In an earlier post titled “Recent findings of neutrino experiments (as of August 2015) ” I mentioned that neutrino physics is the future of particle physics. The findings of the neutrino experiments are probably more relevant than the findings of the LHC experiments when it comes to answering the most fundamental questions. Apparently the Nobel committee thinks the same way. Every milestone in neutrino physics was recognized by a Nobel Prize. I listed the specific years and some historical info about those awards in the section titled “Previous Nobel Prizes Recognizing Neutrino Physics” below.
This year’s (2015) Nobel Prize in Physics was awarded to Takaaki Kajita and Arthur B. McDonald for leading large teams of physicists and engineers to the experimental confirmation of neutrino oscillations. Takaaki Kajita is the director of the Center for Cosmic Neutrinos at the Institute for Cosmic Ray Research (ICRR) which is affiliated with the University of Tokyo. Arthur B. McDonald was the director of the Sudbury Neutrino Observatory (SNO). He is currently the University Research Chair at Queen’s University and a board member at Perimeter Institute for Theoretical Physics.
Previous Nobel Prizes Recognizing Neutrino Physics
The physicist who argued that neutrinos (electrically neutral, very light, spin=1/2 particles) must exist is Wolfgang Pauli. He came up with the neutrino idea in 1930. He received the Nobel Prize in Physics in 1945. Even though the Nobel committee cited his discovery of the “Exclusion Principle” the prize was really a recognition of his many contributions including the neutrino idea. Pauli did not name the particle. The name “neutrino” was given by Enrico Fermi who received the Nobel Prize in Physics in 1938 for his work on neutrons. Note the difference in the name. A neutron is very different from a neutrino. Neutrons live inside the nucleus of an atom. Neutrons are composite particles; inside a neutron there are quarks and gluons. Neutrinos on the other hand are truly elementary.
Neutrinos are ghostly particles that fill the universe. On average, in each cm-cube there are about 300 neutrinos. Neutrinos rarely interact with matter. This is the reason why neutrinos cannot be confined. I will prepare a post titled “Neutrino Resources” to put together the most relevant links. In that post I will also summarize what we currently know about the neutrinos and list the open questions.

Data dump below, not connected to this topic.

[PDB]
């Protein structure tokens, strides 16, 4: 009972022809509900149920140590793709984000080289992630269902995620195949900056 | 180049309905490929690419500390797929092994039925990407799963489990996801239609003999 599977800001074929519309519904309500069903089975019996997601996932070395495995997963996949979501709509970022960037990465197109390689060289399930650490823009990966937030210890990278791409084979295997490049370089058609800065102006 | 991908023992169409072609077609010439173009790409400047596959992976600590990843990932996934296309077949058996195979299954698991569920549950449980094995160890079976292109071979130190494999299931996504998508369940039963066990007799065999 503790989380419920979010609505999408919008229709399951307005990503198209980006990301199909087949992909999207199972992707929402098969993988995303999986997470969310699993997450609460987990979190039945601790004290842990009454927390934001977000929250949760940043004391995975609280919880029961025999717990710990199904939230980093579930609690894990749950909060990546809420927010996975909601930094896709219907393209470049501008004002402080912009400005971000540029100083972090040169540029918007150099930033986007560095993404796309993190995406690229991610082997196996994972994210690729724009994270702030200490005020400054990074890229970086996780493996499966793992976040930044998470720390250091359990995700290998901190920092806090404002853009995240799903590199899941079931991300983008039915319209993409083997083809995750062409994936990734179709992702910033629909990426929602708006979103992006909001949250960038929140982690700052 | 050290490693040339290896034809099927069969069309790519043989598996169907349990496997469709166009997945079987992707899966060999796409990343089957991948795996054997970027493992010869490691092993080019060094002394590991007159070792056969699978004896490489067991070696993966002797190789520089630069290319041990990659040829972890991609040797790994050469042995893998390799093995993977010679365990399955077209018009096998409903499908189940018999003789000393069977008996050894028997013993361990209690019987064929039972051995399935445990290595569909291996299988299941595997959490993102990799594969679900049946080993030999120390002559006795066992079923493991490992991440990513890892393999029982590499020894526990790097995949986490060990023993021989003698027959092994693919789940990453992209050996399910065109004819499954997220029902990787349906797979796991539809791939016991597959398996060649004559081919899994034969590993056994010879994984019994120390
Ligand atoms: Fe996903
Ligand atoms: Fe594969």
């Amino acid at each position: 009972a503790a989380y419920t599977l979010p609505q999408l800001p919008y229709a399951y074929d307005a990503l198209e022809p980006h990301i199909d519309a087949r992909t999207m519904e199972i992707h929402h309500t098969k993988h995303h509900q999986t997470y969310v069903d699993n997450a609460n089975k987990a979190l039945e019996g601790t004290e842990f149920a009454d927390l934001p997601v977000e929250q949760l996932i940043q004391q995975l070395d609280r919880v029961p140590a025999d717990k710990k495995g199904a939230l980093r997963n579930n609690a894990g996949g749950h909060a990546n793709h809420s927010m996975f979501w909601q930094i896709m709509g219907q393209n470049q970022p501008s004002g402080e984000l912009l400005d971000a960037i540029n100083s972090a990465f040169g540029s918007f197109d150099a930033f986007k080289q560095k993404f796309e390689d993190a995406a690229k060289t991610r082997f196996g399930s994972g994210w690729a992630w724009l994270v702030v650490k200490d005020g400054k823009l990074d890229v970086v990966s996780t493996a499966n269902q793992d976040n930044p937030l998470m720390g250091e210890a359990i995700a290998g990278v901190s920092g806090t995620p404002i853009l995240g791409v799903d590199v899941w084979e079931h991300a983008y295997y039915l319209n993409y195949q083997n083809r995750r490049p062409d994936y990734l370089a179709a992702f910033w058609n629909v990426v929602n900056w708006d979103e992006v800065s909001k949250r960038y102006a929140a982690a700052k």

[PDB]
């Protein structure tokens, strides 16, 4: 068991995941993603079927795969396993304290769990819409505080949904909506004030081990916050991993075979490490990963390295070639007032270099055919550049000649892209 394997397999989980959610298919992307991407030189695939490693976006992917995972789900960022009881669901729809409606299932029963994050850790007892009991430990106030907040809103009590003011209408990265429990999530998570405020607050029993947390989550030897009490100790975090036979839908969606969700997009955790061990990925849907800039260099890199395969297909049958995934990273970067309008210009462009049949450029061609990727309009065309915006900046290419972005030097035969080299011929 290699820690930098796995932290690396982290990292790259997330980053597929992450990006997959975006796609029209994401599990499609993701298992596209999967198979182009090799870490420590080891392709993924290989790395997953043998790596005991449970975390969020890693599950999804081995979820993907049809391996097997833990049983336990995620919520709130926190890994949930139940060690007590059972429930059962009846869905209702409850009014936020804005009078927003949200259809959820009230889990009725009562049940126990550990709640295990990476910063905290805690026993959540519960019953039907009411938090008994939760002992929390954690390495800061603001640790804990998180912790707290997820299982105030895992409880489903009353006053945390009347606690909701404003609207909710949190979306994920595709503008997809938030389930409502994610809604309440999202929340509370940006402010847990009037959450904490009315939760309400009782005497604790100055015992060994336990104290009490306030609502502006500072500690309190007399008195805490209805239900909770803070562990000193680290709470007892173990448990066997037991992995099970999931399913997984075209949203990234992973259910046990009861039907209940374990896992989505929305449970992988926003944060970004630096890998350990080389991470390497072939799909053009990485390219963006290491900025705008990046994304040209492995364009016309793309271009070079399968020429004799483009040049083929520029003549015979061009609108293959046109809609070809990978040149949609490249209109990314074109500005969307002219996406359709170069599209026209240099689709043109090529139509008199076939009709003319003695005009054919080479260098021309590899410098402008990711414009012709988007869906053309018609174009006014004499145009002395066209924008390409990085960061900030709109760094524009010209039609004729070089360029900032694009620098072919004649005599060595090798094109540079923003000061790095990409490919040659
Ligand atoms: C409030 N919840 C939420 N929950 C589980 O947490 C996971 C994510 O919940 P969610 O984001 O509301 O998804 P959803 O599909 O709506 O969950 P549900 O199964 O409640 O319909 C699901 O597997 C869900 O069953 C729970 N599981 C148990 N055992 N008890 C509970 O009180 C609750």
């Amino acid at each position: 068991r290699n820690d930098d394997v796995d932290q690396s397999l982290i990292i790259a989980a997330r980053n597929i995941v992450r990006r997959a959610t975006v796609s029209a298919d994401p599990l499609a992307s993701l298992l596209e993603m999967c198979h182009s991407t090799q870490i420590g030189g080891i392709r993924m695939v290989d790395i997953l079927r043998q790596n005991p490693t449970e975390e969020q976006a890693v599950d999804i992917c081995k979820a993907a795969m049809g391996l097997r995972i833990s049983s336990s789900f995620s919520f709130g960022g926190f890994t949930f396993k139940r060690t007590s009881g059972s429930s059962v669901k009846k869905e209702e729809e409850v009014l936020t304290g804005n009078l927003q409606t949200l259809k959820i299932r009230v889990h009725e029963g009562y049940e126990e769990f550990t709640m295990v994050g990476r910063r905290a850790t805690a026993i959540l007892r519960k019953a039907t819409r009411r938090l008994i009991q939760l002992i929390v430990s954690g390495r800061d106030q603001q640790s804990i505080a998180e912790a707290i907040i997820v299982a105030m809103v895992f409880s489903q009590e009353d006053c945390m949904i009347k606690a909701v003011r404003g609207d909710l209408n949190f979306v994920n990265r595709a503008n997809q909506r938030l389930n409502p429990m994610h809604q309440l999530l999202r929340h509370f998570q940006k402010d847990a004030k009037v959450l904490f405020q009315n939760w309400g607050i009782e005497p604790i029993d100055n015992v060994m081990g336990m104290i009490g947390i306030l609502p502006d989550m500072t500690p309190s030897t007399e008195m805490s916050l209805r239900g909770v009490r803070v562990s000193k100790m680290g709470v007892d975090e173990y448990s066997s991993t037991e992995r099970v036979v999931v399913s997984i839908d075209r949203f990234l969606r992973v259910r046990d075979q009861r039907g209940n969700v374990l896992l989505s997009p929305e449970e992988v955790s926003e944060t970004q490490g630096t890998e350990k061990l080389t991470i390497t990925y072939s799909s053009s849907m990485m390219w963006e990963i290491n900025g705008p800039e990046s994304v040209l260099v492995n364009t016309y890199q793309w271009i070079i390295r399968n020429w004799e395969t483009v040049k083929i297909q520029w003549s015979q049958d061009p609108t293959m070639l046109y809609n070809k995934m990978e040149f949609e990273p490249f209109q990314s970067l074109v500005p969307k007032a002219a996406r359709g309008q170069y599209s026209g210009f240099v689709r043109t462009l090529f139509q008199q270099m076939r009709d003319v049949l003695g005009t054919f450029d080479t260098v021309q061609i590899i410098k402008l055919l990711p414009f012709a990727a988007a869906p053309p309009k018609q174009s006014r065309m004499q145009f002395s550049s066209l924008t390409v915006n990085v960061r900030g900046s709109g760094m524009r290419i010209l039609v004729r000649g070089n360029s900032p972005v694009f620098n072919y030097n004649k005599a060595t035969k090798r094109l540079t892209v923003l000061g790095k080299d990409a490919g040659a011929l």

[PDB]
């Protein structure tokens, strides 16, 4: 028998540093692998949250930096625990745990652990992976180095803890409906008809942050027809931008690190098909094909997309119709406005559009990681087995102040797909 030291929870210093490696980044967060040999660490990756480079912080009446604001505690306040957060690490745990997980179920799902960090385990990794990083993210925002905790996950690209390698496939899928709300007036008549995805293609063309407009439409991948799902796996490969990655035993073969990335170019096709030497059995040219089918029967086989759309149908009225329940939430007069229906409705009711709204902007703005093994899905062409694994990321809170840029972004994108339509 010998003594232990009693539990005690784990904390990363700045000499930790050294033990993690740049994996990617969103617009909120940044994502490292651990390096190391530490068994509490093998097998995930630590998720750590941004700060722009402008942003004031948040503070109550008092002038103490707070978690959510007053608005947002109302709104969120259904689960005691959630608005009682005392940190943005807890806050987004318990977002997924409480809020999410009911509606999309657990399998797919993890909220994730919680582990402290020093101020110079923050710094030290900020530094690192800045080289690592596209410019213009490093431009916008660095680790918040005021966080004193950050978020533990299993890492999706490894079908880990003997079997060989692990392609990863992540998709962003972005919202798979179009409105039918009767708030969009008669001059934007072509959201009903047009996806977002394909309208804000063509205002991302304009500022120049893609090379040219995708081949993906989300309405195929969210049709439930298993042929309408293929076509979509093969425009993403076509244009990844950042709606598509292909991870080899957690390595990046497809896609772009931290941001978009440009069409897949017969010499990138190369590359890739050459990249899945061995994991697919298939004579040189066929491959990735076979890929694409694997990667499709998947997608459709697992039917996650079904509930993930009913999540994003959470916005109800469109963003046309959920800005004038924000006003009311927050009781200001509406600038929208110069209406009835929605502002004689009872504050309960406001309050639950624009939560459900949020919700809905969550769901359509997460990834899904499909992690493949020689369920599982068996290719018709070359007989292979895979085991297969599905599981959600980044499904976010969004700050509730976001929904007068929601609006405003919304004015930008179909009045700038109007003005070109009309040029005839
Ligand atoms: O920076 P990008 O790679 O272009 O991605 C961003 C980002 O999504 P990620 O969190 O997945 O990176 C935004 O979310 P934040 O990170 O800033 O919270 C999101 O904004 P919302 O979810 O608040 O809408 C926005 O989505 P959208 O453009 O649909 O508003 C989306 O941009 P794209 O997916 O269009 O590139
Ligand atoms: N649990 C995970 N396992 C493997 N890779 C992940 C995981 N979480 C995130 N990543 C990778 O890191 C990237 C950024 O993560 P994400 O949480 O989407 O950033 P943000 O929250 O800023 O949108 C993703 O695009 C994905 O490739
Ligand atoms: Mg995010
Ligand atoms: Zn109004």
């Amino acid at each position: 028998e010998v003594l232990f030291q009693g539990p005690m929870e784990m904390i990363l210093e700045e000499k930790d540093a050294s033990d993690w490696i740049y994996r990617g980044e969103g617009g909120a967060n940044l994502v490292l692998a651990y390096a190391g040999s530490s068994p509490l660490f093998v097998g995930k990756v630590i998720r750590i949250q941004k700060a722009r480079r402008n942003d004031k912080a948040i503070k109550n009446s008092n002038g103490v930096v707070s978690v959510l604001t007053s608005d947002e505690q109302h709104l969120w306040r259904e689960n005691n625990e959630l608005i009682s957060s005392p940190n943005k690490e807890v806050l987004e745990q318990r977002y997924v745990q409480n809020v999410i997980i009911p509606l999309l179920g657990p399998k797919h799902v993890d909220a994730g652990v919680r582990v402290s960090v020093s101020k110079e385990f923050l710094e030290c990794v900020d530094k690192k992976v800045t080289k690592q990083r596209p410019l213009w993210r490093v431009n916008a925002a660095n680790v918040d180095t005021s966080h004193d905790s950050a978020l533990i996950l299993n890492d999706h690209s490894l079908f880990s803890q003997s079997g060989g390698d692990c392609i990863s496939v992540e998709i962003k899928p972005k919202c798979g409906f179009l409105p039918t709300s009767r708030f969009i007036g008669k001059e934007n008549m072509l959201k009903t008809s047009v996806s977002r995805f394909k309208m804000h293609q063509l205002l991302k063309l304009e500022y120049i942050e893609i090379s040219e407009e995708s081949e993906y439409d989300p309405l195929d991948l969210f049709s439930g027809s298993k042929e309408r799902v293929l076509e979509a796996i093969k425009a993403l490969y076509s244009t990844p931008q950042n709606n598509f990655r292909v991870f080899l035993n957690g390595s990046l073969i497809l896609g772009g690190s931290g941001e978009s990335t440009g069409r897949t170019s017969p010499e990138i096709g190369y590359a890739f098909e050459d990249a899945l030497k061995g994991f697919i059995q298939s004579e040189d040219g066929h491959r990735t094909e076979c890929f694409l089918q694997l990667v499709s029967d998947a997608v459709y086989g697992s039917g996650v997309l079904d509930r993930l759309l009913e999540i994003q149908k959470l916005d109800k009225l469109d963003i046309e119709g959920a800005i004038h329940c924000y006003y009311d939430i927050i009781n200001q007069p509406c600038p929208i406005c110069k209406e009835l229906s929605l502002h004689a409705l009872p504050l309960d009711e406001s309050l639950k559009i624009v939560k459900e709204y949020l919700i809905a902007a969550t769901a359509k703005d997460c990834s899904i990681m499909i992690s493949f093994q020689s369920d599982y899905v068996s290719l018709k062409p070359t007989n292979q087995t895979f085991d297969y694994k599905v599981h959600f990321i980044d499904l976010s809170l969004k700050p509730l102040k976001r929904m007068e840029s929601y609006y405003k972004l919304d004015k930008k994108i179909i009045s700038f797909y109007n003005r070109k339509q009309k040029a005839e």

Neutrino was experimentally discovered in 1956 by F. Reines and C.L. Cowan Jr. in the Savannah River nuclear reactor in South Carolina. Nuclear reactors produce electron type anti-neutrinos. So, historically speaking, the electron type anti-neutrino was discovered first. F. Reines had to wait 39 years for his Nobel Prize. He shared the prize with Martin L. Perl in 1995 who discovered the tau particle in 1975.
The muon type neutrino was discovered by L.M. Lederman, M. Schwartz and J.Steinberger in 1962 at the Brookhaven National Laboratory. They received their Nobel Prize for this discovery in 1988. I was there as a postdoc when Leon M. Lederman celebrated his award outside his Fermilab office in a fine October morning in 1988. He was ecstatic that morning.
In 2002, Raymond Davis, Jr. shared the Nobel Prize in Physics with Masotoshi Koshiba and Riccardo Giacconi for his contributions to neutrino physics. He was 88 years old when awarded the prize. The oldest Nobel Laureate in Physics to date. Davis was the lead scientist behind the Homestake Experiment, the large-scale radiochemical neutrino detector which first detected evidence of neutrinos from the sun.
The tau type neutrino was observed directly for the first time at Fermilab (E872 experiment) in 1997, the results were announced in 2000. No Nobel Prize for the discovery of the tau type neutrino yet. I guess they have to wait 20-30 years like the others.